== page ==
He tried to steal my sled and my flamethrower. He’s all too real.


This guy, well, he was part of the reason the Norwegians went on the rampage in the first place.


A lesson we learned all too well, in the form of expressing disrespect with a device that shoots fire.


There was a soundtrack, if not wholly accurate. “Artic Queen” just doesn’t have the same ring.


While Brimley was out of control, other members of the crew offered more salient observations.


And others recognized the enormity of the situation.


We also had to grapple with the possibility that everything that was occurring was in our heads. In any case, I still had presents to deliver.


It sounded fun, but it also woke our chief inside-the-house antagonist.


So I prepared to take off in my sleigh, with the Norwegians hot on my heels and at least one reluctant sled dog. For him, fortunately, I had an answer.


This guy went on the nice list, with gusto.


Yes, weird. (Summon the Vikings.)


Not that everyone got caught up in the craziness of the situation, even if Wilford did keep trying to feed her copious amounts of pecan pie.


They knew when the alien was the most vulnerable.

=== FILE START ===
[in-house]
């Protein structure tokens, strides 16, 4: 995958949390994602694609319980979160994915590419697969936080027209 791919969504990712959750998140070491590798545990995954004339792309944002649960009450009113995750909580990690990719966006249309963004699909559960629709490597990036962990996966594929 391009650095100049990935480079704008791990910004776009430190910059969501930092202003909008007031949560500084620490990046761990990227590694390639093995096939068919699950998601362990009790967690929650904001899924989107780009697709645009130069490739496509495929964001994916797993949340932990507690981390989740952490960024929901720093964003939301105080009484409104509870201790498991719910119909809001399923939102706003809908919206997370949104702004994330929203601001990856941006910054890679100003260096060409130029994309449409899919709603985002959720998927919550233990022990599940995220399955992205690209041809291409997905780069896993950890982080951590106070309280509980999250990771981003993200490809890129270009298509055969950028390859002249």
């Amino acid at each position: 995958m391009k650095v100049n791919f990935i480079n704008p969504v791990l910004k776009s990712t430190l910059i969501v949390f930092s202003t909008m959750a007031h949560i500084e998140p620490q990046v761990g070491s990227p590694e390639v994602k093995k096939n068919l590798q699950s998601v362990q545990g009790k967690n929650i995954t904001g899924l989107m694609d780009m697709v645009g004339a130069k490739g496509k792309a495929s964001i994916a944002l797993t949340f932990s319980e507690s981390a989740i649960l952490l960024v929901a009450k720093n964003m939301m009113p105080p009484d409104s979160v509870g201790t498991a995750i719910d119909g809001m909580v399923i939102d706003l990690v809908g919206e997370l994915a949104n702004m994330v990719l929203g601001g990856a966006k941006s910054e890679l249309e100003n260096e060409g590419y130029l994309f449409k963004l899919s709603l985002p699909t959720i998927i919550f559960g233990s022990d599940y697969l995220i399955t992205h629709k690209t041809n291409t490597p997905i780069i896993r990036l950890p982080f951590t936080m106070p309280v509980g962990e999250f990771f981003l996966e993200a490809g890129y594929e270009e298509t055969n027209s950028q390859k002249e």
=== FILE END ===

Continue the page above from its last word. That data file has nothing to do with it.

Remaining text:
Not that there weren’t obstacles.


In any case, the crew had a plan.


A plan that didn’t rest in the face of adversity, but rose to the occasion, because Christmas is a time of love.


Good, good, but we still had to kiss him with fire, just to be sure.


Especially if that thing was stopping an alien invasion, on Christmas no less.


For after the cookies and milk, there was something better waiting.


And it wasn’t this, though that was also tempting. Thwarting required so much effort.


Floridians called it the King of States. The rest of us knew better, though it’s lack of permafrost does make it more difficult for aliens to dig out a hiding spot in which to wait for Norwegians.


Plus we loved what we were doing, even if not all the stockings were hung with care and if Wilford Brimley and some replicant-type things were trying to kill us. It was a complementary relationship.


And “always” necessarily implies “sometimes,” which that occasion was, not least of which because we were trying to save the world so I could deliver coal and other presents to children the world over.


That spirit, despite what you may have gathered from the documentary about our travails, is what allowed us to prevail. We bested the beasts, with an assist from the Nordic people, and off I sped.

The crew was flummoxed. Maybe because my beard wasn’t white, but they were forgetting the truth about why it was white. It wasn’t because I was old, but because I was cold. The snow and frost was frozen in and I wasted most of my antifreeze smashing my chess computer. Nevertheless, I still persisted.

I looked at the crew, or what remained of them, and at the charred wasteland that was once our camp and offered a proclamation. Christmas was still on. It was my privilege, and my duty. Merry Christmas to all, and to all a fiery night.

Richard Cromwell is a senior contributor to The Federalist. Follow him on Twitter, @rcromwell4.